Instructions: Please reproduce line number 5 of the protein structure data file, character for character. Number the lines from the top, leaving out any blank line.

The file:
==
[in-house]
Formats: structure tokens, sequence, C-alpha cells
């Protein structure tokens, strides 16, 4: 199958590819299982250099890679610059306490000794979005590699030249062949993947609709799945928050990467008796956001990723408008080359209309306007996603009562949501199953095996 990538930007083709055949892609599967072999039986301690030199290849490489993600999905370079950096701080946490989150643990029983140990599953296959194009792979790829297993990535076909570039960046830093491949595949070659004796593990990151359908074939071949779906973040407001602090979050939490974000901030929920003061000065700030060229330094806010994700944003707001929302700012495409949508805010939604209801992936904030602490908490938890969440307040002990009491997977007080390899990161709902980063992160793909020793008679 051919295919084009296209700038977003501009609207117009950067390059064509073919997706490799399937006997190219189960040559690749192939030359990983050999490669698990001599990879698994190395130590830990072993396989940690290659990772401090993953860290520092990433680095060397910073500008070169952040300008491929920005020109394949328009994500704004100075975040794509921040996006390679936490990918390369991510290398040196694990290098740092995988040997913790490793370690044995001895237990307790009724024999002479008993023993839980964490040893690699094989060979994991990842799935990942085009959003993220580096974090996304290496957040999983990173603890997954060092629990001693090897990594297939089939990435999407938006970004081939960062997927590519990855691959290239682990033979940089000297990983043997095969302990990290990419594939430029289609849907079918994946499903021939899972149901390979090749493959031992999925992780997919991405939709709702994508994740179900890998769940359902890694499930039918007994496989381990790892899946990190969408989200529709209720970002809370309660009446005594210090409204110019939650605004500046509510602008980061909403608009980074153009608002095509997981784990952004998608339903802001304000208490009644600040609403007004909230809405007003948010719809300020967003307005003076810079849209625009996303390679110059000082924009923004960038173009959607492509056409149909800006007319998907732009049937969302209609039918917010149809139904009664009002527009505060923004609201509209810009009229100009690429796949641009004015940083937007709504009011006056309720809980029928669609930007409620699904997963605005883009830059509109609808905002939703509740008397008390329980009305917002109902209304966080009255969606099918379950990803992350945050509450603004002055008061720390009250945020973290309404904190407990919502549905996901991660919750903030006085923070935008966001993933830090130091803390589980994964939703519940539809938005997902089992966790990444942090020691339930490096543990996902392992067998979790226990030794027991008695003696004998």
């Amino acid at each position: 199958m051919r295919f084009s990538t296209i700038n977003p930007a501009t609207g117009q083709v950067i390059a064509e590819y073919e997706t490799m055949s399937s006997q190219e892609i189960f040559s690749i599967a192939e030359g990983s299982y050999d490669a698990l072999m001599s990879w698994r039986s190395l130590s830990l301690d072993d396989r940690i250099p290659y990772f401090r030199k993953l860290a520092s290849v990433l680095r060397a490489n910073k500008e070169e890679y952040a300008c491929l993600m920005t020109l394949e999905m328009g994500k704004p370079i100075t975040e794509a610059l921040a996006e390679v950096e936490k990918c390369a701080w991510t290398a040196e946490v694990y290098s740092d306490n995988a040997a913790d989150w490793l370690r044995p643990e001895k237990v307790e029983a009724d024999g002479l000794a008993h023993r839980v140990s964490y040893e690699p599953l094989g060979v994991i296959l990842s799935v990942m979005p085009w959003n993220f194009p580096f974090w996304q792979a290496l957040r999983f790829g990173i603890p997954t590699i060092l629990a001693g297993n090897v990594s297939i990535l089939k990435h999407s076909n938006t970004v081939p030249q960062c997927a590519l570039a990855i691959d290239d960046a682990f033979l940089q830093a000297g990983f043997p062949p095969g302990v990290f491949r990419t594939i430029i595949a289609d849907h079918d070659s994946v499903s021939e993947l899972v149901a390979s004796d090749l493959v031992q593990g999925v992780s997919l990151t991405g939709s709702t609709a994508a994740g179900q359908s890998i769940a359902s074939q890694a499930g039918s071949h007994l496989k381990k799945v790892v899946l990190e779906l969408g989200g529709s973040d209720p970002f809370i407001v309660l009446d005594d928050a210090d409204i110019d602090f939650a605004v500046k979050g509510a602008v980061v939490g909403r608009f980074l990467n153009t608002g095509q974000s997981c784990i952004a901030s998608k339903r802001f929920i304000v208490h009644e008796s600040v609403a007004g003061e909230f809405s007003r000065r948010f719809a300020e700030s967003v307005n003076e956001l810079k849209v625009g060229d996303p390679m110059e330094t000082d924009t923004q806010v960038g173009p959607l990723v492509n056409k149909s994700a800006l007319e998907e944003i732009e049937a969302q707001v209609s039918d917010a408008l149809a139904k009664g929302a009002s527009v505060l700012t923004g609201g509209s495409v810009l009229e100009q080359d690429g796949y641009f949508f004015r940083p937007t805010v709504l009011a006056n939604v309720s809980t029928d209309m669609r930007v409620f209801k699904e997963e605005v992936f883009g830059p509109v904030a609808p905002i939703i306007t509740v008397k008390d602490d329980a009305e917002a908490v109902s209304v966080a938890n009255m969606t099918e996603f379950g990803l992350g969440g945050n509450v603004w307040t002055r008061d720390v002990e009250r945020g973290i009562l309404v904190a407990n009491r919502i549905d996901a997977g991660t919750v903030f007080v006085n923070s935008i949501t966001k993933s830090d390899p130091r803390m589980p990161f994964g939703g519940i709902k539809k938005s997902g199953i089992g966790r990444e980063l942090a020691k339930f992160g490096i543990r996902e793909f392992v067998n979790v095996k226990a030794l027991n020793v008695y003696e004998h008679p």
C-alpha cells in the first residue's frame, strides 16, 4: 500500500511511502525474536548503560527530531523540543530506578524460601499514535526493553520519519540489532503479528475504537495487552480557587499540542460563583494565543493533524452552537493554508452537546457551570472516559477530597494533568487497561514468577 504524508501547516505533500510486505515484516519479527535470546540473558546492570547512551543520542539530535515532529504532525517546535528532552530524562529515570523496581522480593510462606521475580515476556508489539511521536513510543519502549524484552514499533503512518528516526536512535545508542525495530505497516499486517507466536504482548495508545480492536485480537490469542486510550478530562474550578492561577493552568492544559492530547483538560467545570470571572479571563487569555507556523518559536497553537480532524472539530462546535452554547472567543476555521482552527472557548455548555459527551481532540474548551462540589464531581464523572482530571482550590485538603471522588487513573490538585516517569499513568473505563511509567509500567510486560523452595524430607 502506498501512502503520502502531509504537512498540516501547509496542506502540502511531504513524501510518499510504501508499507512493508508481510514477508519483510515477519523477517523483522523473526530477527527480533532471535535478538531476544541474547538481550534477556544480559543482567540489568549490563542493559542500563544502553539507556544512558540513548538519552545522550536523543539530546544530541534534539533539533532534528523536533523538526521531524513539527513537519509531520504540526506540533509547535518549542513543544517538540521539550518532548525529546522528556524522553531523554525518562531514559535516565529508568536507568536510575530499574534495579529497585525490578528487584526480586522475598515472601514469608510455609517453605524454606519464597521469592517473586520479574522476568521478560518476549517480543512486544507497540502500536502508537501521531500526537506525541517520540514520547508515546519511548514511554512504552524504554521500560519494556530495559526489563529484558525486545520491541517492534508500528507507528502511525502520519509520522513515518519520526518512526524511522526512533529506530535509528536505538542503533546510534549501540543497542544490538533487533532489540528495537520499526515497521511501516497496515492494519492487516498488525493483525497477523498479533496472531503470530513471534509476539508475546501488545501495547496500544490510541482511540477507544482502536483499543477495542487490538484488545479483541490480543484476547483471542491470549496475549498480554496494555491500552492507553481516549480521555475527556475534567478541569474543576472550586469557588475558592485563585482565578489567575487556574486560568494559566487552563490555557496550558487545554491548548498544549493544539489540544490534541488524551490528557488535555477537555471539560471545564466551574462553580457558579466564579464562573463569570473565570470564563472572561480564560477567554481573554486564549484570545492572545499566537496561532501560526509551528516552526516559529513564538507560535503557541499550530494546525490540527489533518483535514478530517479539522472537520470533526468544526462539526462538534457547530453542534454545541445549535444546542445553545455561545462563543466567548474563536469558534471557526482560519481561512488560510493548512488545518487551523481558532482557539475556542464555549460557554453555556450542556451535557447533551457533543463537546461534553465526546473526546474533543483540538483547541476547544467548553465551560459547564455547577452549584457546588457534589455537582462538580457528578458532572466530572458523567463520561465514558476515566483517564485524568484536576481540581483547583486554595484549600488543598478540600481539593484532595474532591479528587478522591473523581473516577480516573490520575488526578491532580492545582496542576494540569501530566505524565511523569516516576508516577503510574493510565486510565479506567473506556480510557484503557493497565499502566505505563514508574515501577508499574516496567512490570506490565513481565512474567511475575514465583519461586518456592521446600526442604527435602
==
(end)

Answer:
C-alpha cells in the first residue's frame, strides 16, 4: 500500500511511502525474536548503560527530531523540543530506578524460601499514535526493553520519519540489532503479528475504537495487552480557587499540542460563583494565543493533524452552537493554508452537546457551570472516559477530597494533568487497561514468577 504524508501547516505533500510486505515484516519479527535470546540473558546492570547512551543520542539530535515532529504532525517546535528532552530524562529515570523496581522480593510462606521475580515476556508489539511521536513510543519502549524484552514499533503512518528516526536512535545508542525495530505497516499486517507466536504482548495508545480492536485480537490469542486510550478530562474550578492561577493552568492544559492530547483538560467545570470571572479571563487569555507556523518559536497553537480532524472539530462546535452554547472567543476555521482552527472557548455548555459527551481532540474548551462540589464531581464523572482530571482550590485538603471522588487513573490538585516517569499513568473505563511509567509500567510486560523452595524430607 502506498501512502503520502502531509504537512498540516501547509496542506502540502511531504513524501510518499510504501508499507512493508508481510514477508519483510515477519523477517523483522523473526530477527527480533532471535535478538531476544541474547538481550534477556544480559543482567540489568549490563542493559542500563544502553539507556544512558540513548538519552545522550536523543539530546544530541534534539533539533532534528523536533523538526521531524513539527513537519509531520504540526506540533509547535518549542513543544517538540521539550518532548525529546522528556524522553531523554525518562531514559535516565529508568536507568536510575530499574534495579529497585525490578528487584526480586522475598515472601514469608510455609517453605524454606519464597521469592517473586520479574522476568521478560518476549517480543512486544507497540502500536502508537501521531500526537506525541517520540514520547508515546519511548514511554512504552524504554521500560519494556530495559526489563529484558525486545520491541517492534508500528507507528502511525502520519509520522513515518519520526518512526524511522526512533529506530535509528536505538542503533546510534549501540543497542544490538533487533532489540528495537520499526515497521511501516497496515492494519492487516498488525493483525497477523498479533496472531503470530513471534509476539508475546501488545501495547496500544490510541482511540477507544482502536483499543477495542487490538484488545479483541490480543484476547483471542491470549496475549498480554496494555491500552492507553481516549480521555475527556475534567478541569474543576472550586469557588475558592485563585482565578489567575487556574486560568494559566487552563490555557496550558487545554491548548498544549493544539489540544490534541488524551490528557488535555477537555471539560471545564466551574462553580457558579466564579464562573463569570473565570470564563472572561480564560477567554481573554486564549484570545492572545499566537496561532501560526509551528516552526516559529513564538507560535503557541499550530494546525490540527489533518483535514478530517479539522472537520470533526468544526462539526462538534457547530453542534454545541445549535444546542445553545455561545462563543466567548474563536469558534471557526482560519481561512488560510493548512488545518487551523481558532482557539475556542464555549460557554453555556450542556451535557447533551457533543463537546461534553465526546473526546474533543483540538483547541476547544467548553465551560459547564455547577452549584457546588457534589455537582462538580457528578458532572466530572458523567463520561465514558476515566483517564485524568484536576481540581483547583486554595484549600488543598478540600481539593484532595474532591479528587478522591473523581473516577480516573490520575488526578491532580492545582496542576494540569501530566505524565511523569516516576508516577503510574493510565486510565479506567473506556480510557484503557493497565499502566505505563514508574515501577508499574516496567512490570506490565513481565512474567511475575514465583519461586518456592521446600526442604527435602